At the current time, we are not in network with any insurance companies and do not bill your insurance company on your behalf. However, many people do have out of network coverage for these services. If you would like, we can provide you with a bill to provide to your insurance company. To find out more about whether your health insurance or employee benefit plan may cover some or all of your costs, please contact your insurance company with the following questions:
·Do I have mental health insurance benefits?
·Do I have coverage for an out of network provider?
·What is my deductible and has it been met?
·How many sessions per year does my health insurance cover?
·What is the coverage amount per therapy session?
·Is approval required from my primary care physician?
After obtaining the answers to these questions, you will want to consider how far you are from reaching your deductible (if you are far from reaching it, you will likely be paying the full cost of your sessions regardless of whether you go with an in or out of network provider), how much of the session will be covered after you meet the deductible, and the availability of providers within your network. Finally, you may want to consider whether you would benefit most from specialty care. Many specialists (including us) are not in network with insurance providers but sometimes you can progress faster working with someone specializing in the issues guiding you to seek treatment. For further information please contact us directly.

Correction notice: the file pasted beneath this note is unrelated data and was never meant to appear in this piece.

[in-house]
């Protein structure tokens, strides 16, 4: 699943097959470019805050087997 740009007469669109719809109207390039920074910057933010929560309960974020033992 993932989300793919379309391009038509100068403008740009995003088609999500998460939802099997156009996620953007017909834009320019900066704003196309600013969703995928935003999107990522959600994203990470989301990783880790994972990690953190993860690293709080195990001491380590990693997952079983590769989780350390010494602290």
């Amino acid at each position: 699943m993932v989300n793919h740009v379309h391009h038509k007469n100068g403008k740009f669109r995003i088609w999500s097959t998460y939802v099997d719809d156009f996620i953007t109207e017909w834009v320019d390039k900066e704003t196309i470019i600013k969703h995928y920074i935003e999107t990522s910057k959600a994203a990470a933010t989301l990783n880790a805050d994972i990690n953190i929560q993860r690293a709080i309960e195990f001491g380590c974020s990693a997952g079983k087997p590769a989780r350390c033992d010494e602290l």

GOOD FAITH ESTIMATE- Required Notice
You have the right to receive a “Good Faith Estimate” explaining how much your medical care will cost. Under the law, health care providers need to give patients who don’t have insurance or who are not using insurance an estimate of the bill for medical items and services.
You have the right to receive a Good Faith Estimate for the total expected cost of any non-emergency items or services. This includes related costs like medical tests, prescription drugs, equipment, and hospital fees (not a part of psychotherapy).
Make sure your health care provider gives you a Good Faith Estimate in writing at least 1 business day before your medical service or item. You can also ask your health care provider, and any other provider you choose, for a Good Faith Estimate before you schedule an item or service. If you receive a bill that is at least $400 more than your Good Faith Estimate, you can dispute the bill. Make sure to save a copy or picture of your Good Faith Estimate.
For questions or more information about your right to a Good Faith Estimate, visit